PawsGo Exploring the Cherry Blossoms
Cherry blossoms. Two words that fill those of us that live and work in the Washington D.C. area with both delight and dread.
The flowering trees that surround the Tidal Basin and frame so many of our national monuments are beautiful. You can see the puffs of light pink as you drive across the 14th Street Bridge from Virginia, or past the museums that line the National Mall. Yes, they are delightful. But we dread them because arrival of the cherry blossoms means one thing we really hate – TRAFFIC.
Living and working in D.C., you welcome tourists. D.C. is a great city – the majority of museums are free, there are endless things to see and do, so we expect month after month of school groups and vacationers. But cherry blossom season takes tourists and traffic to an annual high, to the point that it has been at least five years since I made the effort to take Boomer for a walk around the Tidal Basin and see the trees.
My friend Mandy and I were each already planning on taking the day off. So we made our plan to head out fairly early in the morning, arriving at the Haines Point parking area just before 8:00 a.m. Lattes in hand, and our dogs Ella and Boomer by our side, we started the 2.3 mile walk around the Tidal Basin.
Cherry blossoms are not indigenous to Washington, D.C. They are Japanese. Bringing cherry trees to Washington, D.C. was the brainchild of a woman (of course) named Eliza Scidmore and it took 20 years to make her idea a reality.
Eliza was a real renaissance woman with a fascinating life. Born in Iowa, she moved to Washington, D.C. during the early part of the Civil War. She became a travel writer and a member of the National Geographic Society. Through her travels she developed a love for Japan and the Japanese spring time ritual of cherry blossom viewing. Why not bring this delightful ritual to D.C.?, she thought, so she petitioned the parks service to plant the trees. It wasn’t until First Lady Helen Taft heard her appeal that the project moved forward. A gift from Japan, the first trees were planted on March 27, 1912.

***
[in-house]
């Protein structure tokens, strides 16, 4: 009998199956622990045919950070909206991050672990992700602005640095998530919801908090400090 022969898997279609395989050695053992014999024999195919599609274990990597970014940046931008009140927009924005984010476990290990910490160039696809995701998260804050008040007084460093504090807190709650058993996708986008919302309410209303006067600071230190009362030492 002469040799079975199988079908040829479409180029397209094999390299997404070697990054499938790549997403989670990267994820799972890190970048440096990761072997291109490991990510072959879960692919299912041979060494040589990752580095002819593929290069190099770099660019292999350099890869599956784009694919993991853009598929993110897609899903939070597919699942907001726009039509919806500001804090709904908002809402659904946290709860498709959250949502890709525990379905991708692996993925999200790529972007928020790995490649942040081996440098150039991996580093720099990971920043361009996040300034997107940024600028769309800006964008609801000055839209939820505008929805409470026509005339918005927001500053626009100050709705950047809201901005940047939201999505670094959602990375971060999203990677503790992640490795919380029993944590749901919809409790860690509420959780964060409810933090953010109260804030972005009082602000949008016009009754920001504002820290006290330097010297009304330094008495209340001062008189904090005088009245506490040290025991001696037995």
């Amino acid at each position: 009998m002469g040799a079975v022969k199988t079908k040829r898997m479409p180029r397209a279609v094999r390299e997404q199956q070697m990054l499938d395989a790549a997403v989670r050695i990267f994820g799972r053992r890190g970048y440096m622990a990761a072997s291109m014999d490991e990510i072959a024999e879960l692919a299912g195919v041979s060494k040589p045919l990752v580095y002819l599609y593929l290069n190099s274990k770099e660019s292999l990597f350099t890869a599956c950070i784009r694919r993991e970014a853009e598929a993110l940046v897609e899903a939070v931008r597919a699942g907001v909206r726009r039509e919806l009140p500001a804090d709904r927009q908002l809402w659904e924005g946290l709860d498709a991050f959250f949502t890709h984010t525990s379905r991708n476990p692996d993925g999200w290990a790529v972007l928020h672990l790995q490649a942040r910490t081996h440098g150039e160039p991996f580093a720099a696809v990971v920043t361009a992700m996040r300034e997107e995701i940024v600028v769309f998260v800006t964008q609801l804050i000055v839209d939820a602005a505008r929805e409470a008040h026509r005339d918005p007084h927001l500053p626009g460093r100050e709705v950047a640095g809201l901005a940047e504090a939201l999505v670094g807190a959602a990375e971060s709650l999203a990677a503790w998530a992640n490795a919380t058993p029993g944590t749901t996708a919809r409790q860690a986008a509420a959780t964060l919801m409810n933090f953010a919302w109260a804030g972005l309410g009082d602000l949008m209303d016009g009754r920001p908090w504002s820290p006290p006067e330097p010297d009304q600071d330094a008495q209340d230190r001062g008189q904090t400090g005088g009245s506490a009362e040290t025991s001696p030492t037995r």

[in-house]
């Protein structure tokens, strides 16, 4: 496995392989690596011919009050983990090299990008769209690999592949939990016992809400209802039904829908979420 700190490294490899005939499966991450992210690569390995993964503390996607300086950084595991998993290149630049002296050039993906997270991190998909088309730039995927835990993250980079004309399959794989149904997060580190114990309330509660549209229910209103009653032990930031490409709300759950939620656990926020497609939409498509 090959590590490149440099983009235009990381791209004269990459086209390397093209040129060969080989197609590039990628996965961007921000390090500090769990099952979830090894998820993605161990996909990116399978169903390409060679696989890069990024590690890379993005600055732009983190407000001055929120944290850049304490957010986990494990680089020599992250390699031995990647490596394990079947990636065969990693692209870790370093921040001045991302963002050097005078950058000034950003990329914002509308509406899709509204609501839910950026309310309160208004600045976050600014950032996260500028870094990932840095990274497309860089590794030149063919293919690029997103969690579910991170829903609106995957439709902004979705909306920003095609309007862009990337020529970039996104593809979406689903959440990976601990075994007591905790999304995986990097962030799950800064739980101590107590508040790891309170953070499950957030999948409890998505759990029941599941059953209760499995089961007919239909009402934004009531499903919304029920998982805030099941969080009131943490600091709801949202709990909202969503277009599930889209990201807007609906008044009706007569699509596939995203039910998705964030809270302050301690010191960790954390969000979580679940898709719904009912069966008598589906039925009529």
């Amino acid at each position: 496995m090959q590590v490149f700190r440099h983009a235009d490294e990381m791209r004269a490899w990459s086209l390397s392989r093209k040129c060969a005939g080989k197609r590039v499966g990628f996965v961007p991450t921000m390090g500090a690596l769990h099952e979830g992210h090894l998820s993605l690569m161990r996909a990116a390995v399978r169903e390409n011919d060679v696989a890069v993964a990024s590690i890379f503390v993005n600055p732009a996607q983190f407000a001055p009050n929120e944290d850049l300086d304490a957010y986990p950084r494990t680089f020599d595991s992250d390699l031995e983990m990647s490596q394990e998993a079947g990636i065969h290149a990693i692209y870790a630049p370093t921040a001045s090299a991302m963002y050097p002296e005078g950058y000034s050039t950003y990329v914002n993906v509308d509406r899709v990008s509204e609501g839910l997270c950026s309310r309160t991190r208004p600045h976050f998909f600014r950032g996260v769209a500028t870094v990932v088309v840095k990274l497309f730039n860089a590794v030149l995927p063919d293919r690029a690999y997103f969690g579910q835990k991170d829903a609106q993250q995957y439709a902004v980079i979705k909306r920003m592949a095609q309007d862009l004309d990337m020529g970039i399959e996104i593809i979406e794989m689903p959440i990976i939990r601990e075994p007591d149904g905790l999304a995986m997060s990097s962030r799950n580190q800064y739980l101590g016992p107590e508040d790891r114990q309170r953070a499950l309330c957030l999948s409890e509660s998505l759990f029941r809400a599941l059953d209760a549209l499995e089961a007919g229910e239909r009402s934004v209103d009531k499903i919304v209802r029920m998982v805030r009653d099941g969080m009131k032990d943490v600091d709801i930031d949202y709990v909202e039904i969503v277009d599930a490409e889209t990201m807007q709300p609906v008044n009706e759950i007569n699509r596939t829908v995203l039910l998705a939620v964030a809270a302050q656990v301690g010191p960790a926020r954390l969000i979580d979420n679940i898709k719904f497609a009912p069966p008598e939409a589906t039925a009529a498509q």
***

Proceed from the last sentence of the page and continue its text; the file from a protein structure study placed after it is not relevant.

Evidence of the trees’ history and the Japanese influence can be seen as you walk around the Tidal Basin. Small monuments and plaques dot the walk way. Larger, more current and modern monuments physically eclipse the small historic reminders, but all the monuments large and small, old and new fit perfectly and complement each other.We quietly walk past the MLK memorial (no dogs allowed) and gaze at its majestic stature.
Along the way Boomer and Ella make friends with other dogs and get lots of attention from passersby. It’s still fairly early. We see numerous photo shoots, both professional and amateur, it’s a beautiful morning and the blossoms are near their peak. As we approach the Jefferson Memorial, the dogs are literally grabbed by a group of Chinese tourists and our own impromptu photo shoot begins! We leave with a sneaking suspicion that Boomer and Ella will end up in a Chinese whiskey ad or on a billboard in Beijing!
It’s nice to take the morning off, spend some time with your friend and wander through a bit a history and a part of the city that you’d normally curse due to traffic. The cherry blossoms are indeed delightful!
To learn more about the cherry blossoms and the best time to visit check out the National Park Service website at www.nps.gov/cherry or Facebook and Twitter @nationalmallNPS
To learn more about Eliza Scidmore go to www.greatblooming.com